Of Water and Tears,

Towards a Healthy, Sane Society

Alexander Lynn

As I flipped channels the other day, on came the announcement that Simone Manuel had won the gold medal for the 100 meter freestyle in swimming. The image of this lovely African American Sister accepting her prize, with tears running freely down her face, had me crying as well. The tears kept coming for me, and in the instant that I was trying to figure out why it was hitting me like this, Cari Champion, ESPN reporter (also a Black Sister), explained that friends of hers were calling in on her phone crying. She went through our history: African Americans had been barred from swimming not very long ago; African American children had acid thrown on them, while they were swimming, for the crime of not keeping to “their place” and entering the pool.

Michael Smith, African American ESPN reporter, originally a Boston sportscaster, offered more of this history. He unfolded the Dorothy Dandridge story — possibly the most well-known of this genre of “water stories” — the very popular entertainer often singing for large White audiences was walking by the pool in the hotel at one of her engagements when she put her toe in the water. The management of the hotel unceremoniously had the pool drained of all its water by their Black housekeeping/janitorial staff because the entrance of her toe had irretrievably contaminated the pool.

American “Strange Fruit”

The determination that water can become contaminated by this means is yet another “strange fruit” of a very peculiar social system. African Americans’ relationship to water may be distinct in the history of humankind due to the system of white supremacy. This character of the US political system, akin to fascism, predated European fascism. This kin system to apartheid, which included barring African Americans from water — pools, the ocean, drinking fountains, toilets — was in fact the model used by those who erected the settler state in South Africa.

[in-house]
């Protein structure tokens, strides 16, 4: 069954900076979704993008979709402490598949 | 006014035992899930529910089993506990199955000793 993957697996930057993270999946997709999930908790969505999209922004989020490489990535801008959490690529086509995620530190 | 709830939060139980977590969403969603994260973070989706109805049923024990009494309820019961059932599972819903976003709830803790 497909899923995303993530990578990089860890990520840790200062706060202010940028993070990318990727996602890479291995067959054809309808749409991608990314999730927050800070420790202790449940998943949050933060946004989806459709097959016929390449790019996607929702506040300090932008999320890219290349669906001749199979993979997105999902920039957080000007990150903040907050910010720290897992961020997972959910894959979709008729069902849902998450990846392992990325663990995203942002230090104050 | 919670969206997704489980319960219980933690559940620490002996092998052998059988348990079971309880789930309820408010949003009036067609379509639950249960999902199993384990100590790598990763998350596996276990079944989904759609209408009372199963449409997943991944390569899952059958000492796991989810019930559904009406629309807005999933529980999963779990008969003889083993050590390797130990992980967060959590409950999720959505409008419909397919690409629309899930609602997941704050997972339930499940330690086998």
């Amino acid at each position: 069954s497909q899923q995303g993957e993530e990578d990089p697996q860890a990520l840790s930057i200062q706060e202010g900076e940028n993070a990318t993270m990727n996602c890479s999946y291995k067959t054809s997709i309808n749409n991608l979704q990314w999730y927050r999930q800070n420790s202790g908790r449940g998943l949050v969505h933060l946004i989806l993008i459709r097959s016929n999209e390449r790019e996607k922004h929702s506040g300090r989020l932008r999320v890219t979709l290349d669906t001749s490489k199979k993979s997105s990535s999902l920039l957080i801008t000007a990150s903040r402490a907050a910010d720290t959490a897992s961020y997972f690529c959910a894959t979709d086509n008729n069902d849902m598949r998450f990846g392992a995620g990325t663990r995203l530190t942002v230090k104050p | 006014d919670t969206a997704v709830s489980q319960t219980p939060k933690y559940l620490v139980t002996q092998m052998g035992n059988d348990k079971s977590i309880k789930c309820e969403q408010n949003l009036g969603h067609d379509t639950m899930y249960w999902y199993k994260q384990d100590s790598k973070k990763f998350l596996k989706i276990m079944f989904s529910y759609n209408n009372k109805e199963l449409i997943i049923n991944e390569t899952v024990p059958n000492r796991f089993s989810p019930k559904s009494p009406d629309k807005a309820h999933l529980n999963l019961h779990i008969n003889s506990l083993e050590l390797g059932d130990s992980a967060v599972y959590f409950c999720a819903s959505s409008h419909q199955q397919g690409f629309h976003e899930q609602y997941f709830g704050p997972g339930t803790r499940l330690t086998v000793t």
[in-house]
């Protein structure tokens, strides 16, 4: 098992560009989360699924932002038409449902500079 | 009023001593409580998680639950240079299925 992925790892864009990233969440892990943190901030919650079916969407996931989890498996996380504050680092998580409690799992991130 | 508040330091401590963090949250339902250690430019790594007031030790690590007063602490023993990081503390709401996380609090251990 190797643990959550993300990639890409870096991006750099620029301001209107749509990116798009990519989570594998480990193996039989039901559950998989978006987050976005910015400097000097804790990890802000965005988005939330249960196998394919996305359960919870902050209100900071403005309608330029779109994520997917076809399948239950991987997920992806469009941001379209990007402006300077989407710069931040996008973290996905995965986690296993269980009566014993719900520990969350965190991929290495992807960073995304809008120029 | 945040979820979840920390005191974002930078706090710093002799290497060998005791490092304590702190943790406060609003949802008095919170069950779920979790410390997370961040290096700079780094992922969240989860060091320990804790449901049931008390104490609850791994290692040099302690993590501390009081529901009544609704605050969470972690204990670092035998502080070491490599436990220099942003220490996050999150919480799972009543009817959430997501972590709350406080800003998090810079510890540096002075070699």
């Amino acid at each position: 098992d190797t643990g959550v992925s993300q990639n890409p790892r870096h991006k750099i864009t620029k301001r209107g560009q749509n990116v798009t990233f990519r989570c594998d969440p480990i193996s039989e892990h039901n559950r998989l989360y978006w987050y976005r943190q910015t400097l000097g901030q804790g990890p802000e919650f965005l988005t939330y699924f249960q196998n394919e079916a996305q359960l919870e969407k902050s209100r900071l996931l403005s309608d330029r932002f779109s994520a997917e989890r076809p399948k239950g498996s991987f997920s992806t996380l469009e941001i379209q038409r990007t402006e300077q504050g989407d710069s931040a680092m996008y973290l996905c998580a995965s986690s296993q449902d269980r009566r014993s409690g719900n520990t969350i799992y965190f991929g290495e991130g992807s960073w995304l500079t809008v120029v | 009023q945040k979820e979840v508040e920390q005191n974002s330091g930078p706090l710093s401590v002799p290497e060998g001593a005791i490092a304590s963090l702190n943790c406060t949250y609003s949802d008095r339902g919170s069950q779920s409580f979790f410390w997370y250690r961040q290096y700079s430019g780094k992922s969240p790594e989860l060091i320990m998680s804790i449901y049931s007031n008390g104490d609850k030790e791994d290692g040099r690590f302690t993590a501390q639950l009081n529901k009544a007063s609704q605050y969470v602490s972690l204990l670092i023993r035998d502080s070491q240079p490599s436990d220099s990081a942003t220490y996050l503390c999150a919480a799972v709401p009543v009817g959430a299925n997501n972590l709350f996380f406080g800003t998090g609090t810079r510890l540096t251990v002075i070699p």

It seems that every one of us African Americans has our own water/swimming story. A member of my church congregation explained that she grew up in Colombia Point Housing Projects in Boston’s Dorchester neighborhood — separated from South Boston (then a strictly segregated Irish neighborhood) by the now infamous Carson Beach. Carson Beach had been the scene of racial clashes, highlighted for the world during the Boston desegregation/forced busing crisis in 1974. She said that at one point in the late 1960’s her brother and his friends got fed up with being banned from the ocean: They loaded up with bats, knives and hammers, and headed to the beach, with the determination that they were going to swim. She said they swam that day without a problem.